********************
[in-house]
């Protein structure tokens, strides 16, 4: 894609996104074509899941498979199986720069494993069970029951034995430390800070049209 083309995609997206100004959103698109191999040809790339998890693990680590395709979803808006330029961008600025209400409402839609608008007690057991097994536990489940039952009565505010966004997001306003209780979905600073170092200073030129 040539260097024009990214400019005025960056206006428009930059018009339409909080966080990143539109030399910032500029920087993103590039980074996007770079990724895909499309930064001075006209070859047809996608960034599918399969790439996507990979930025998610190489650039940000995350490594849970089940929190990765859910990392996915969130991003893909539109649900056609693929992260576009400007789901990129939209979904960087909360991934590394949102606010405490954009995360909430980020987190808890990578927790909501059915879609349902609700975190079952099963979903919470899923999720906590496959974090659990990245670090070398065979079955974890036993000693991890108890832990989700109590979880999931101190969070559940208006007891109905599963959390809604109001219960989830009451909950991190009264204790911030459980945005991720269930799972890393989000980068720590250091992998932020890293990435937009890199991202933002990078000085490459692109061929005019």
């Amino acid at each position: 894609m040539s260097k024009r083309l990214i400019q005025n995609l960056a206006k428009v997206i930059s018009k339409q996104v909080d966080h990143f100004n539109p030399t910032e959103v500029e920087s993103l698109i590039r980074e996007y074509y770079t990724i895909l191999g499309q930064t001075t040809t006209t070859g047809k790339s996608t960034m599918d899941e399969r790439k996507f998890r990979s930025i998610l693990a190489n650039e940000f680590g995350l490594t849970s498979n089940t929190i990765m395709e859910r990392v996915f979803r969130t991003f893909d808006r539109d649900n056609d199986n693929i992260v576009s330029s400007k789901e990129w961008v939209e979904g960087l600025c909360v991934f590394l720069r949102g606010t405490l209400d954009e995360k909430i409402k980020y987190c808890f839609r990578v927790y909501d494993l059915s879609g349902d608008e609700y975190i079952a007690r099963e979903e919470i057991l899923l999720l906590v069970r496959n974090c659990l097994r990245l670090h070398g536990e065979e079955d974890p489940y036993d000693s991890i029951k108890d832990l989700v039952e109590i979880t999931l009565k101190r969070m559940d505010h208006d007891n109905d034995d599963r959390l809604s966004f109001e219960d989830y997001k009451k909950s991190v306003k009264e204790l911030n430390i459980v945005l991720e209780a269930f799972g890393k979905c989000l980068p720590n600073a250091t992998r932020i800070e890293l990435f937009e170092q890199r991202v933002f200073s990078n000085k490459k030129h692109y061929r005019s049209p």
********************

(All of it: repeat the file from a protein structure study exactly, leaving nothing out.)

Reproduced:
[in-house]
């Protein structure tokens, strides 16, 4: 894609996104074509899941498979199986720069494993069970029951034995430390800070049209 083309995609997206100004959103698109191999040809790339998890693990680590395709979803808006330029961008600025209400409402839609608008007690057991097994536990489940039952009565505010966004997001306003209780979905600073170092200073030129 040539260097024009990214400019005025960056206006428009930059018009339409909080966080990143539109030399910032500029920087993103590039980074996007770079990724895909499309930064001075006209070859047809996608960034599918399969790439996507990979930025998610190489650039940000995350490594849970089940929190990765859910990392996915969130991003893909539109649900056609693929992260576009400007789901990129939209979904960087909360991934590394949102606010405490954009995360909430980020987190808890990578927790909501059915879609349902609700975190079952099963979903919470899923999720906590496959974090659990990245670090070398065979079955974890036993000693991890108890832990989700109590979880999931101190969070559940208006007891109905599963959390809604109001219960989830009451909950991190009264204790911030459980945005991720269930799972890393989000980068720590250091992998932020890293990435937009890199991202933002990078000085490459692109061929005019």
């Amino acid at each position: 894609m040539s260097k024009r083309l990214i400019q005025n995609l960056a206006k428009v997206i930059s018009k339409q996104v909080d966080h990143f100004n539109p030399t910032e959103v500029e920087s993103l698109i590039r980074e996007y074509y770079t990724i895909l191999g499309q930064t001075t040809t006209t070859g047809k790339s996608t960034m599918d899941e399969r790439k996507f998890r990979s930025i998610l693990a190489n650039e940000f680590g995350l490594t849970s498979n089940t929190i990765m395709e859910r990392v996915f979803r969130t991003f893909d808006r539109d649900n056609d199986n693929i992260v576009s330029s400007k789901e990129w961008v939209e979904g960087l600025c909360v991934f590394l720069r949102g606010t405490l209400d954009e995360k909430i409402k980020y987190c808890f839609r990578v927790y909501d494993l059915s879609g349902d608008e609700y975190i079952a007690r099963e979903e919470i057991l899923l999720l906590v069970r496959n974090c659990l097994r990245l670090h070398g536990e065979e079955d974890p489940y036993d000693s991890i029951k108890d832990l989700v039952e109590i979880t999931l009565k101190r969070m559940d505010h208006d007891n109905d034995d599963r959390l809604s966004f109001e219960d989830y997001k009451k909950s991190v306003k009264e204790l911030n430390i459980v945005l991720e209780a269930f799972g890393k979905c989000l980068p720590n600073a250091t992998r932020i800070e890293l990435f937009e170092q890199r991202v933002f200073s990078n000085k490459k030129h692109y061929r005019s049209p």